Children have three, often unasked, questions when told of an impending separation, divorce or death:
Did I cause this?
Even though you have initially stated to the children this event is not their fault, their guilt remains a nagging concern for a long time.
Who will keep me safe?
Children instinctively know they can’t take care of themselves. This is a fundamental anxiety of all children…even adolescents. While teens seemingly are pulling away from the family, they still want to know there is a protective haven to return to when life gets too frightening or a problem arises.
Is this going to happen to me too?
History repeating itself with the inherent pain that separation/divorce cause is a major concern. As parents, we can use our experience as a teaching tool.
Divorce/separation/death is survivable for our children if they are given support, encouragement and love. This experience can be used as a learning tool for other loss events throughout their lives. Each painful situation children experience well, will better equip them to handle their next challenge.
Taken from “A Single-Parent Grief Guide” Suzy Yehl Marta Founder & President RAINBOWS
“We’ve come to understand that one of the most important influences on children’s ability to mourn in health ways are the actions of the adults around them.”
Alan D. Wolfelt, Ph.d.
Through the years there has been minimal research to discover the feelings children and adolescents experience when death takes a loved one from them. The assumption was that there was no emotional impact on the young ones because they were unable to verbalize their feelings or cognitively understand the concept of death.
When a child reaches adolescence or young adulthood, again the response has been that since the teen “understands” it shouldn’t be too upsetting. In addition, often “support adults” will tell this adolescent to “be strong” for their parent. Consequently, the youth are left with no appropriate outlet for their intense feelings of grief.
Today, there is knowledge that grief (loss) has no relation to ‘understanding’ but rather is a feeling response. Consequently, if a child is able to love then this child can grieve as well. However, because a young child has no understanding of time or space, it is potentially more difficult.
The child’s capacity to cope with a death depends on many things:
- The relationship to the person who died
- The type of death
- Previous death experiences
- Family’s ability to communicate with one another
- Child’s developmental stage
- Socio-cultural and religious beliefs and factors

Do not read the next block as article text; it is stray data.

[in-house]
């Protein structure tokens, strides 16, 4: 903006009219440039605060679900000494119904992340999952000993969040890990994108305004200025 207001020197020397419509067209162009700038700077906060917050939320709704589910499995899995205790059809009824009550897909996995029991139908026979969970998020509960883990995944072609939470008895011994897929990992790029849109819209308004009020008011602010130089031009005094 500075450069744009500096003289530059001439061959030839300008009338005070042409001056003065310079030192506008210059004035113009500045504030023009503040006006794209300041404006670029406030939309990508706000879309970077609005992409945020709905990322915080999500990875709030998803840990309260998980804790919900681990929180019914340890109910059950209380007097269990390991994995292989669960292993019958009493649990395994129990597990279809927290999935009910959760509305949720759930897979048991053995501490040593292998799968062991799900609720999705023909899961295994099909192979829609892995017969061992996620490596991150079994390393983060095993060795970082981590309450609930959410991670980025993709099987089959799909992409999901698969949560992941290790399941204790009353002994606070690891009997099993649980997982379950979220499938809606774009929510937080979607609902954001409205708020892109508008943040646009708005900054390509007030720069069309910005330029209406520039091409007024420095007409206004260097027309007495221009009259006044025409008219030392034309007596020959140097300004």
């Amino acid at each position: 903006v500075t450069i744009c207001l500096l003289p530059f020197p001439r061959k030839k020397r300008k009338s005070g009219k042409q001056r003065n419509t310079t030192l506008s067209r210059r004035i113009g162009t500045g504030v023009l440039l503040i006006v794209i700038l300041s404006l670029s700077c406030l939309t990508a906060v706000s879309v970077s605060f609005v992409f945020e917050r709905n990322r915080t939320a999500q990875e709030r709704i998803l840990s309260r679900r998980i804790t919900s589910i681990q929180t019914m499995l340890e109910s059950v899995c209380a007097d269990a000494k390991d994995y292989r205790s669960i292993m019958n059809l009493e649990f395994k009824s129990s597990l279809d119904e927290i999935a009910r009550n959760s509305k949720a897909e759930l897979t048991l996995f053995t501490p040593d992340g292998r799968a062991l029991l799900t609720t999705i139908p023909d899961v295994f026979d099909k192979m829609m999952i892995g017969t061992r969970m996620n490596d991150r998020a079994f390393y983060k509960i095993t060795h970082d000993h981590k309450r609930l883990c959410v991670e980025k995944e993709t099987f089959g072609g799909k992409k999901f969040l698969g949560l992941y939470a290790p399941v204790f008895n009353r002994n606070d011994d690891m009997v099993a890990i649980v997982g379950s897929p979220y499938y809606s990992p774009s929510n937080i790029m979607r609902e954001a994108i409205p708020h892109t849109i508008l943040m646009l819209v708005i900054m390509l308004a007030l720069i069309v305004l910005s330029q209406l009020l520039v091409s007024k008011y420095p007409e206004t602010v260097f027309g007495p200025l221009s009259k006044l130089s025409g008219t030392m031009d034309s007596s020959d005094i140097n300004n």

“If you are old enough to love, you are old enough to grieve” Alan Wolfelt PhD
How Adults Can Help Grieving Children
The following guidelines are meant to be helpful and not intended to tell you what you “should” do. Everyone’s situation is unique, and when you are grieving you are doing the best you can. This summary comes from a variety of sources (listed below) as well as some embellishment from our experiences through the Grief Support Program for Children and Teens.
Seek support and education to understand your own grief process. Grief is the “price we pay for love” and there are a myriad of physical, emotional and spiritual, and psychological responses. Lack of attention and self-care usually leads to projecting or placing our own thoughts, feelings, and needs onto our children.
Model healthy reactions to loss by expressing feelings and receiving support. How do children learn? We adults are important role models.
Acknowledge the reality that grief hurts! Don’t attempt to rescue the child or yourself from hurt. Grief work is a healing process and it is work.
At a time of loss children may feel frightened, insecure and helpless. They need additional love and support, but they also need structure in their daily routine. They need understanding and firm caring rules need not be abandoned. In fact, a routine provides a sense of continuity as well as a sense of security and stability, in what to the child may seem like a pretty crazy world.
When children experience a death it is relatively common for them to think about it happening again, either to themselves or to someone else significant in their life. Especially in the case of one parent dying, they need to know who will take care of them if the other parent dies.